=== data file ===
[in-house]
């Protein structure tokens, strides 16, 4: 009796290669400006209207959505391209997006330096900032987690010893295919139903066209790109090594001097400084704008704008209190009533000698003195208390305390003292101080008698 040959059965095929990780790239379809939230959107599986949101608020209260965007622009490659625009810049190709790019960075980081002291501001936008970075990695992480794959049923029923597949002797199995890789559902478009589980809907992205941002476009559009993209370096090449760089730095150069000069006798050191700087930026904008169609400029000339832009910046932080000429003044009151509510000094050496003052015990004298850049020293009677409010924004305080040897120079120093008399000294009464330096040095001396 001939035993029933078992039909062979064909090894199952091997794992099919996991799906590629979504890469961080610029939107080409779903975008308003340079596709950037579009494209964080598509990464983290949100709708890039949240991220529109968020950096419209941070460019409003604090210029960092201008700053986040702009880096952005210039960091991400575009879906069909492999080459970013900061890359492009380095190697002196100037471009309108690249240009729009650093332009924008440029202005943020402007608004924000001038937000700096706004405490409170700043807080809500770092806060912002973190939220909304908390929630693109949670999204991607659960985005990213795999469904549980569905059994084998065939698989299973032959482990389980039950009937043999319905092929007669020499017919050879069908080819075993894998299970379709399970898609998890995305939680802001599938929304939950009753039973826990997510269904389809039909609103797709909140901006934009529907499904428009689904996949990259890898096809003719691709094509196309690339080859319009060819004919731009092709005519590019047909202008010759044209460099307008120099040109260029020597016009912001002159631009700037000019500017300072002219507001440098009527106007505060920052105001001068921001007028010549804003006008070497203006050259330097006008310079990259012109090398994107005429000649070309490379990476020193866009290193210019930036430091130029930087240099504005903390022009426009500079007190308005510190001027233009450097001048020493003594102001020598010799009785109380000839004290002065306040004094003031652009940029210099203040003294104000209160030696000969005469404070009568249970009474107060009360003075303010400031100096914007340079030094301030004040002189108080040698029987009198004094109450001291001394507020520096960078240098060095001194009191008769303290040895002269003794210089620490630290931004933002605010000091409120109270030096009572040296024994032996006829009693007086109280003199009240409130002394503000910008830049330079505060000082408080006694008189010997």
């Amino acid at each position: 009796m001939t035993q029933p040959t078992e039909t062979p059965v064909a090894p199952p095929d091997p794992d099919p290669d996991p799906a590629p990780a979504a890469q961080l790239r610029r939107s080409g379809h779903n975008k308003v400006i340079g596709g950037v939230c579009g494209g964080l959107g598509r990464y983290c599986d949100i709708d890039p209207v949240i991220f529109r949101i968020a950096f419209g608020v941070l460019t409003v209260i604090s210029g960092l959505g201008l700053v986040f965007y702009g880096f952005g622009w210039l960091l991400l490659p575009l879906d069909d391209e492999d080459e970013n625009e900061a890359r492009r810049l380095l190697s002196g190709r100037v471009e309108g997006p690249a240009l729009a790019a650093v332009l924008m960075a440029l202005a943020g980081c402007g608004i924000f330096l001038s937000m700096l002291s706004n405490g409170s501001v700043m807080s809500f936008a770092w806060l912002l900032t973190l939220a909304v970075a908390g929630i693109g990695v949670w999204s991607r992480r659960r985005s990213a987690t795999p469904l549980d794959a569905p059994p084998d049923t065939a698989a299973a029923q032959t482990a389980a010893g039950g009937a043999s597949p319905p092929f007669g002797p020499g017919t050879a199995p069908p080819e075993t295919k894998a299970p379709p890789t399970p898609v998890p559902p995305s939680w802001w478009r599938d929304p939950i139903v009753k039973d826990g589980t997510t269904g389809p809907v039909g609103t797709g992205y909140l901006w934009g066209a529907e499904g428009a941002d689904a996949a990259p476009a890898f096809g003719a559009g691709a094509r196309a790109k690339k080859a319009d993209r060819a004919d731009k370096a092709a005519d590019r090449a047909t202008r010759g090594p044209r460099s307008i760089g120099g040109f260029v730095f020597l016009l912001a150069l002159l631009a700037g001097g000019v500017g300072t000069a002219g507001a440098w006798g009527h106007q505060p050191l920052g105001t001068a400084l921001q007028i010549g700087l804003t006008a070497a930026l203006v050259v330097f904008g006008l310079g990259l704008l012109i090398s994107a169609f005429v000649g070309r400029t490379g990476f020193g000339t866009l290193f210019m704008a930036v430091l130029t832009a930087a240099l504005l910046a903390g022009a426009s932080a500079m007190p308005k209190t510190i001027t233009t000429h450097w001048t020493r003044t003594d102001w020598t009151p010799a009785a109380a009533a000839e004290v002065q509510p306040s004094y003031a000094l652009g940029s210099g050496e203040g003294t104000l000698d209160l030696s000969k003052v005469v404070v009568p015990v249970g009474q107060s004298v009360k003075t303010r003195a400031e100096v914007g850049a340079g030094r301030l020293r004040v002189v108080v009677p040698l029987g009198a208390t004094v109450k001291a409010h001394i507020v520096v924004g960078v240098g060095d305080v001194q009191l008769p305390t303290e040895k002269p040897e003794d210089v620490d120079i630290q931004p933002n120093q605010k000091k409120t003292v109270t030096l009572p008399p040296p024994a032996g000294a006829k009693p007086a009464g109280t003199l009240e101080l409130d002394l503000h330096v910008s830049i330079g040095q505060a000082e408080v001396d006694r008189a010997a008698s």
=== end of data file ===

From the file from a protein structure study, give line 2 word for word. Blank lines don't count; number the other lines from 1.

């Protein structure tokens, strides 16, 4: 009796290669400006209207959505391209997006330096900032987690010893295919139903066209790109090594001097400084704008704008209190009533000698003195208390305390003292101080008698 040959059965095929990780790239379809939230959107599986949101608020209260965007622009490659625009810049190709790019960075980081002291501001936008970075990695992480794959049923029923597949002797199995890789559902478009589980809907992205941002476009559009993209370096090449760089730095150069000069006798050191700087930026904008169609400029000339832009910046932080000429003044009151509510000094050496003052015990004298850049020293009677409010924004305080040897120079120093008399000294009464330096040095001396 001939035993029933078992039909062979064909090894199952091997794992099919996991799906590629979504890469961080610029939107080409779903975008308003340079596709950037579009494209964080598509990464983290949100709708890039949240991220529109968020950096419209941070460019409003604090210029960092201008700053986040702009880096952005210039960091991400575009879906069909492999080459970013900061890359492009380095190697002196100037471009309108690249240009729009650093332009924008440029202005943020402007608004924000001038937000700096706004405490409170700043807080809500770092806060912002973190939220909304908390929630693109949670999204991607659960985005990213795999469904549980569905059994084998065939698989299973032959482990389980039950009937043999319905092929007669020499017919050879069908080819075993894998299970379709399970898609998890995305939680802001599938929304939950009753039973826990997510269904389809039909609103797709909140901006934009529907499904428009689904996949990259890898096809003719691709094509196309690339080859319009060819004919731009092709005519590019047909202008010759044209460099307008120099040109260029020597016009912001002159631009700037000019500017300072002219507001440098009527106007505060920052105001001068921001007028010549804003006008070497203006050259330097006008310079990259012109090398994107005429000649070309490379990476020193866009290193210019930036430091130029930087240099504005903390022009426009500079007190308005510190001027233009450097001048020493003594102001020598010799009785109380000839004290002065306040004094003031652009940029210099203040003294104000209160030696000969005469404070009568249970009474107060009360003075303010400031100096914007340079030094301030004040002189108080040698029987009198004094109450001291001394507020520096960078240098060095001194009191008769303290040895002269003794210089620490630290931004933002605010000091409120109270030096009572040296024994032996006829009693007086109280003199009240409130002394503000910008830049330079505060000082408080006694008189010997």